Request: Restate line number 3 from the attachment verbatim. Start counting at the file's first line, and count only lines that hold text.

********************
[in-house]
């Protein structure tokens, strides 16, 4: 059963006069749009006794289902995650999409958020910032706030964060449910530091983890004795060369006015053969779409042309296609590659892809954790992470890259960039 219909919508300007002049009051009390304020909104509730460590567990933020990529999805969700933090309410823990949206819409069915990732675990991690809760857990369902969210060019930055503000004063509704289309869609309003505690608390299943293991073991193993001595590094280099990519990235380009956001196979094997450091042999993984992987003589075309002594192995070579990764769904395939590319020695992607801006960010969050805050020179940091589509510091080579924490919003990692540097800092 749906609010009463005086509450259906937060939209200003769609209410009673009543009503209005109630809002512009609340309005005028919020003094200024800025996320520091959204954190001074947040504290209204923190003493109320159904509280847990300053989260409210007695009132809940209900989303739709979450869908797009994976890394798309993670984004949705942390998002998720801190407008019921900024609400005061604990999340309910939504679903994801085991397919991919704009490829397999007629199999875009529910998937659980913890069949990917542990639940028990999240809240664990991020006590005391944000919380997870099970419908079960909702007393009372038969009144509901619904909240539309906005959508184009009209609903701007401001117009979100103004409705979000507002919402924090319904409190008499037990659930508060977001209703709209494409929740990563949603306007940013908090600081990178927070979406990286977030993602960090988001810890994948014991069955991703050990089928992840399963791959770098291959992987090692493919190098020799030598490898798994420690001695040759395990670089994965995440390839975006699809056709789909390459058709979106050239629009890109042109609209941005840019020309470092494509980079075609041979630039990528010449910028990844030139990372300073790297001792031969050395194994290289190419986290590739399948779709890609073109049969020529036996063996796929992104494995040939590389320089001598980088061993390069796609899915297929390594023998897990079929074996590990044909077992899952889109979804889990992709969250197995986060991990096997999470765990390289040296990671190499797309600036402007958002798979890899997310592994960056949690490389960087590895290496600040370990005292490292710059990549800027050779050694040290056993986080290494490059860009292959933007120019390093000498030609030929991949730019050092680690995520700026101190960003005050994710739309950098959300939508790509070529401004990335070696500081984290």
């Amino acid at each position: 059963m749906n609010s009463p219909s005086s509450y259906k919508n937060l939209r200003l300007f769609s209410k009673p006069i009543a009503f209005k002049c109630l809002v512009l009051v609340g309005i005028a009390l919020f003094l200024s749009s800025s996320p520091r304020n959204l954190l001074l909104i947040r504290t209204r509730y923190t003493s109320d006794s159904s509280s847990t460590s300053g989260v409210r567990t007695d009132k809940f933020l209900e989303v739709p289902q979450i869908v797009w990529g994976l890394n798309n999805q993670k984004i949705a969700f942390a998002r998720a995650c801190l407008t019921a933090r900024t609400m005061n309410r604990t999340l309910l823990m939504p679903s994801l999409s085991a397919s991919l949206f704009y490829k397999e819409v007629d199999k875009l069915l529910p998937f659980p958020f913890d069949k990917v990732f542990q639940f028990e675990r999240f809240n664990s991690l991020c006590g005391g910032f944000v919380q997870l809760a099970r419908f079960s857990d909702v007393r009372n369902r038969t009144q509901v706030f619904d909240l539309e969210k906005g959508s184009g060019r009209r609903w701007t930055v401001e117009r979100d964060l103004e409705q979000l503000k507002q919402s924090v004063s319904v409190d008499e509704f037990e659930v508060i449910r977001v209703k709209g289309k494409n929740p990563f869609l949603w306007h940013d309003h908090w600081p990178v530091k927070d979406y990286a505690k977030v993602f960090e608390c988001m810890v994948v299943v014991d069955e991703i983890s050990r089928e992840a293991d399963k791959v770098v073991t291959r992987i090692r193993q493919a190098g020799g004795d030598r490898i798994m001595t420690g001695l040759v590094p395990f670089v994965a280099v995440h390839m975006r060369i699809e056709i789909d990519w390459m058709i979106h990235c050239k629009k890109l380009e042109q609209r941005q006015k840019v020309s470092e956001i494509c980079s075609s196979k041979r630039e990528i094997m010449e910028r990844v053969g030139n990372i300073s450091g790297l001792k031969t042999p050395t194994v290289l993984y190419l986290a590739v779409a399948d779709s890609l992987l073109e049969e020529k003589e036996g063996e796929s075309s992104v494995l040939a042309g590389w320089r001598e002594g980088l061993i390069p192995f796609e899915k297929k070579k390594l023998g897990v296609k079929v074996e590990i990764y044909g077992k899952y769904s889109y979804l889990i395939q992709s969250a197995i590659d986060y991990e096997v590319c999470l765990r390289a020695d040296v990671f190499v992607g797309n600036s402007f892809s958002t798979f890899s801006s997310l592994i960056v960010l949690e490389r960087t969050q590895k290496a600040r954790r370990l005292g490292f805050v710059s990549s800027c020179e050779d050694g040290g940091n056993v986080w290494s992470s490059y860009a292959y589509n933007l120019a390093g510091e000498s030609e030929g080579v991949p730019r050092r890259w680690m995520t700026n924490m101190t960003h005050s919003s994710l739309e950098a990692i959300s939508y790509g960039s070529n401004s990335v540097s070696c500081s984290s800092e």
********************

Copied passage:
């Amino acid at each position: 059963m749906n609010s009463p219909s005086s509450y259906k919508n937060l939209r200003l300007f769609s209410k009673p006069i009543a009503f209005k002049c109630l809002v512009l009051v609340g309005i005028a009390l919020f003094l200024s749009s800025s996320p520091r304020n959204l954190l001074l909104i947040r504290t209204r509730y923190t003493s109320d006794s159904s509280s847990t460590s300053g989260v409210r567990t007695d009132k809940f933020l209900e989303v739709p289902q979450i869908v797009w990529g994976l890394n798309n999805q993670k984004i949705a969700f942390a998002r998720a995650c801190l407008t019921a933090r900024t609400m005061n309410r604990t999340l309910l823990m939504p679903s994801l999409s085991a397919s991919l949206f704009y490829k397999e819409v007629d199999k875009l069915l529910p998937f659980p958020f913890d069949k990917v990732f542990q639940f028990e675990r999240f809240n664990s991690l991020c006590g005391g910032f944000v919380q997870l809760a099970r419908f079960s857990d909702v007393r009372n369902r038969t009144q509901v706030f619904d909240l539309e969210k906005g959508s184009g060019r009209r609903w701007t930055v401001e117009r979100d964060l103004e409705q979000l503000k507002q919402s924090v004063s319904v409190d008499e509704f037990e659930v508060i449910r977001v209703k709209g289309k494409n929740p990563f869609l949603w306007h940013d309003h908090w600081p990178v530091k927070d979406y990286a505690k977030v993602f960090e608390c988001m810890v994948v299943v014991d069955e991703i983890s050990r089928e992840a293991d399963k791959v770098v073991t291959r992987i090692r193993q493919a190098g020799g004795d030598r490898i798994m001595t420690g001695l040759v590094p395990f670089v994965a280099v995440h390839m975006r060369i699809e056709i789909d990519w390459m058709i979106h990235c050239k629009k890109l380009e042109q609209r941005q006015k840019v020309s470092e956001i494509c980079s075609s196979k041979r630039e990528i094997m010449e910028r990844v053969g030139n990372i300073s450091g790297l001792k031969t042999p050395t194994v290289l993984y190419l986290a590739v779409a399948d779709s890609l992987l073109e049969e020529k003589e036996g063996e796929s075309s992104v494995l040939a042309g590389w320089r001598e002594g980088l061993i390069p192995f796609e899915k297929k070579k390594l023998g897990v296609k079929v074996e590990i990764y044909g077992k899952y769904s889109y979804l889990i395939q992709s969250a197995i590659d986060y991990e096997v590319c999470l765990r390289a020695d040296v990671f190499v992607g797309n600036s402007f892809s958002t798979f890899s801006s997310l592994i960056v960010l949690e490389r960087t969050q590895k290496a600040r954790r370990l005292g490292f805050v710059s990549s800027c020179e050779d050694g040290g940091n056993v986080w290494s992470s490059y860009a292959y589509n933007l120019a390093g510091e000498s030609e030929g080579v991949p730019r050092r890259w680690m995520t700026n924490m101190t960003h005050s919003s994710l739309e950098a990692i959300s939508y790509g960039s070529n401004s990335v540097s070696c500081s984290s800092e």